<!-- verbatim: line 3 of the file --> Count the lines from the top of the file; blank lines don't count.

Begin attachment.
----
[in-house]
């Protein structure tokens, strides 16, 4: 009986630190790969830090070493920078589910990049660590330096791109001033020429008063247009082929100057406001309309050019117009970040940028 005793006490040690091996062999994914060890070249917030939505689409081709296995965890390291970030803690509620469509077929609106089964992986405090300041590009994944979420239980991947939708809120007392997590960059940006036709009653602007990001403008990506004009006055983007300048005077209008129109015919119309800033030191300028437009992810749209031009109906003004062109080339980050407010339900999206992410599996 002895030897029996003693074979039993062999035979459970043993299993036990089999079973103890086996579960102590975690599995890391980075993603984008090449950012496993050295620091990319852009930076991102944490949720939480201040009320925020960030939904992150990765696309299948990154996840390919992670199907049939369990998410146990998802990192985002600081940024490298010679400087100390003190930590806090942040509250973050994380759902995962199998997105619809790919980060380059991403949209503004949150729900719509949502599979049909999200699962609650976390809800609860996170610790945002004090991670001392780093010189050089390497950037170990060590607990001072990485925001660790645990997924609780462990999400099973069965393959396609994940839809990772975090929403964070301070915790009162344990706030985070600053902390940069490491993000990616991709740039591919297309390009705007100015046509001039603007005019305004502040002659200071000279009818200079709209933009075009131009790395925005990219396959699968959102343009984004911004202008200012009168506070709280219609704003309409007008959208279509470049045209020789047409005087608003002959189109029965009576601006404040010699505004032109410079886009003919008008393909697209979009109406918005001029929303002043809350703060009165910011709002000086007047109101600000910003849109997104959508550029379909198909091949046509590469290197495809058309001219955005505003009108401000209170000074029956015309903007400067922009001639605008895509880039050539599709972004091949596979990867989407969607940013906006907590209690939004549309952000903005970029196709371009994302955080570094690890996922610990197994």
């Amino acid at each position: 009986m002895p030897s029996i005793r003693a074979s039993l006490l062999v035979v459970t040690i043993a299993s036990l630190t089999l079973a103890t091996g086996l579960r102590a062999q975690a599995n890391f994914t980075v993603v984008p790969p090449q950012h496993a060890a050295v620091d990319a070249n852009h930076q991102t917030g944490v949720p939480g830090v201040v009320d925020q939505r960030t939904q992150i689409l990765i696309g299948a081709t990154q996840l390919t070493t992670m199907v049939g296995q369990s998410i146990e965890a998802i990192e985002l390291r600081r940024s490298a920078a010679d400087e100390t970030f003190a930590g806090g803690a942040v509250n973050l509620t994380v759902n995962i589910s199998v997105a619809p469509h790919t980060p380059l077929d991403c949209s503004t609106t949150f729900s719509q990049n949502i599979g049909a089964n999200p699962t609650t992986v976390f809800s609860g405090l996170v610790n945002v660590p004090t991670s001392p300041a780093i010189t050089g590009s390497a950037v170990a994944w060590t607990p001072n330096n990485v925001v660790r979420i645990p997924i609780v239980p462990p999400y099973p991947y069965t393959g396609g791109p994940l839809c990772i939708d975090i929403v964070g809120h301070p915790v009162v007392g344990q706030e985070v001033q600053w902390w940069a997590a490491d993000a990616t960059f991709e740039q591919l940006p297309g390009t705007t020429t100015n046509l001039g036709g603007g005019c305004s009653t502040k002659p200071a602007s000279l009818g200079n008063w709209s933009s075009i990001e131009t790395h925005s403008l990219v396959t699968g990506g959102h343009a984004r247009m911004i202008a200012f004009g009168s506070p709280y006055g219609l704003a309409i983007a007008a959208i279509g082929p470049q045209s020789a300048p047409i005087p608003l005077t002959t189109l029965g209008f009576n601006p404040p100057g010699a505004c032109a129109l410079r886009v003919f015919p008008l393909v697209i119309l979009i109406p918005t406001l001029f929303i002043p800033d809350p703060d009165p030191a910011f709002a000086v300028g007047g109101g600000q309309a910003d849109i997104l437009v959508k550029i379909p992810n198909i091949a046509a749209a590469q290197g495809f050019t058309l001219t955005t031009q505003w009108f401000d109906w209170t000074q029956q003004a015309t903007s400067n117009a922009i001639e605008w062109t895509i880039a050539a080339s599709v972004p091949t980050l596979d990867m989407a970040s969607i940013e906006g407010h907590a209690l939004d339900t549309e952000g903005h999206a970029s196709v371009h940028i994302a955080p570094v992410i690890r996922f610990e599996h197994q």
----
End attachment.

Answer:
């Amino acid at each position: 009986m002895p030897s029996i005793r003693a074979s039993l006490l062999v035979v459970t040690i043993a299993s036990l630190t089999l079973a103890t091996g086996l579960r102590a062999q975690a599995n890391f994914t980075v993603v984008p790969p090449q950012h496993a060890a050295v620091d990319a070249n852009h930076q991102t917030g944490v949720p939480g830090v201040v009320d925020q939505r960030t939904q992150i689409l990765i696309g299948a081709t990154q996840l390919t070493t992670m199907v049939g296995q369990s998410i146990e965890a998802i990192e985002l390291r600081r940024s490298a920078a010679d400087e100390t970030f003190a930590g806090g803690a942040v509250n973050l509620t994380v759902n995962i589910s199998v997105a619809p469509h790919t980060p380059l077929d991403c949209s503004t609106t949150f729900s719509q990049n949502i599979g049909a089964n999200p699962t609650t992986v976390f809800s609860g405090l996170v610790n945002v660590p004090t991670s001392p300041a780093i010189t050089g590009s390497a950037v170990a994944w060590t607990p001072n330096n990485v925001v660790r979420i645990p997924i609780v239980p462990p999400y099973p991947y069965t393959g396609g791109p994940l839809c990772i939708d975090i929403v964070g809120h301070p915790v009162v007392g344990q706030e985070v001033q600053w902390w940069a997590a490491d993000a990616t960059f991709e740039q591919l940006p297309g390009t705007t020429t100015n046509l001039g036709g603007g005019c305004s009653t502040k002659p200071a602007s000279l009818g200079n008063w709209s933009s075009i990001e131009t790395h925005s403008l990219v396959t699968g990506g959102h343009a984004r247009m911004i202008a200012f004009g009168s506070p709280y006055g219609l704003a309409i983007a007008a959208i279509g082929p470049q045209s020789a300048p047409i005087p608003l005077t002959t189109l029965g209008f009576n601006p404040p100057g010699a505004c032109a129109l410079r886009v003919f015919p008008l393909v697209i119309l979009i109406p918005t406001l001029f929303i002043p800033d809350p703060d009165p030191a910011f709002a000086v300028g007047g109101g600000q309309a910003d849109i997104l437009v959508k550029i379909p992810n198909i091949a046509a749209a590469q290197g495809f050019t058309l001219t955005t031009q505003w009108f401000d109906w209170t000074q029956q003004a015309t903007s400067n117009a922009i001639e605008w062109t895509i880039a050539a080339s599709v972004p091949t980050l596979d990867m989407a970040s969607i940013e906006g407010h907590a209690l939004d339900t549309e952000g903005h999206a970029s196709v371009h940028i994302a955080p570094v992410i690890r996922f610990e599996h197994q």